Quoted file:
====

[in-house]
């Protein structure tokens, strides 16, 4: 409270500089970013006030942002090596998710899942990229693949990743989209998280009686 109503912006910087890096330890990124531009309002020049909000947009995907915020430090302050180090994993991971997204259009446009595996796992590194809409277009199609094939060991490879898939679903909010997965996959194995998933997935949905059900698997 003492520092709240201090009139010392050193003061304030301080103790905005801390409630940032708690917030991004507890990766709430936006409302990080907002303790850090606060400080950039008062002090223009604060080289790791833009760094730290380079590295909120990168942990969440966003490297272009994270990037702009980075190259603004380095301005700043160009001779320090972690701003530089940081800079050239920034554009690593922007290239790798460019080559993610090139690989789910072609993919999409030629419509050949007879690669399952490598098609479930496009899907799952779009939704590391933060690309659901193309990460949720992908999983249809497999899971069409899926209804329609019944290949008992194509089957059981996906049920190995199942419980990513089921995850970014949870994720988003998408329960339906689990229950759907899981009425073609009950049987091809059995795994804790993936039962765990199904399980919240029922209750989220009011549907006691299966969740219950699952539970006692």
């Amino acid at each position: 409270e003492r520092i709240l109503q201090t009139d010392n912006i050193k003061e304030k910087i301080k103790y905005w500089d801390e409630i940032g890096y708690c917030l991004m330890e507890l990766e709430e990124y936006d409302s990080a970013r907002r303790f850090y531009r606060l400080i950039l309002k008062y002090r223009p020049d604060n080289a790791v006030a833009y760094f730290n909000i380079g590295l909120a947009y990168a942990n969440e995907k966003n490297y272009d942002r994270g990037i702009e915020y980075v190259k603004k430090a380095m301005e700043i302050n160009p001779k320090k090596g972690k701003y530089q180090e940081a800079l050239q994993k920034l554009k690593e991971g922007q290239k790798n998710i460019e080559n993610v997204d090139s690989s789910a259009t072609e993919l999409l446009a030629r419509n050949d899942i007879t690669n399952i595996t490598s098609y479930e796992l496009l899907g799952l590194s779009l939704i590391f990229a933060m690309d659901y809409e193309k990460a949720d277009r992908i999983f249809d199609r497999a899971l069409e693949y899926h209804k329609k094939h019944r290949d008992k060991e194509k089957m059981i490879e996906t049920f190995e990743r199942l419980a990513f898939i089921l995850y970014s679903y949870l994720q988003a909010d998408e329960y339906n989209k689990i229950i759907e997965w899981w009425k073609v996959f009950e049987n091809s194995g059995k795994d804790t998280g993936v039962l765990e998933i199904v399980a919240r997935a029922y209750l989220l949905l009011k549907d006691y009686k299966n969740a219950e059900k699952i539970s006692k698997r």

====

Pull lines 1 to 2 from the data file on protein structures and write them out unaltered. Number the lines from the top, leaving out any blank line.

[in-house]
């Protein structure tokens, strides 16, 4: 409270500089970013006030942002090596998710899942990229693949990743989209998280009686 109503912006910087890096330890990124531009309002020049909000947009995907915020430090302050180090994993991971997204259009446009595996796992590194809409277009199609094939060991490879898939679903909010997965996959194995998933997935949905059900698997 003492520092709240201090009139010392050193003061304030301080103790905005801390409630940032708690917030991004507890990766709430936006409302990080907002303790850090606060400080950039008062002090223009604060080289790791833009760094730290380079590295909120990168942990969440966003490297272009994270990037702009980075190259603004380095301005700043160009001779320090972690701003530089940081800079050239920034554009690593922007290239790798460019080559993610090139690989789910072609993919999409030629419509050949007879690669399952490598098609479930496009899907799952779009939704590391933060690309659901193309990460949720992908999983249809497999899971069409899926209804329609019944290949008992194509089957059981996906049920190995199942419980990513089921995850970014949870994720988003998408329960339906689990229950759907899981009425073609009950049987091809059995795994804790993936039962765990199904399980919240029922209750989220009011549907006691299966969740219950699952539970006692």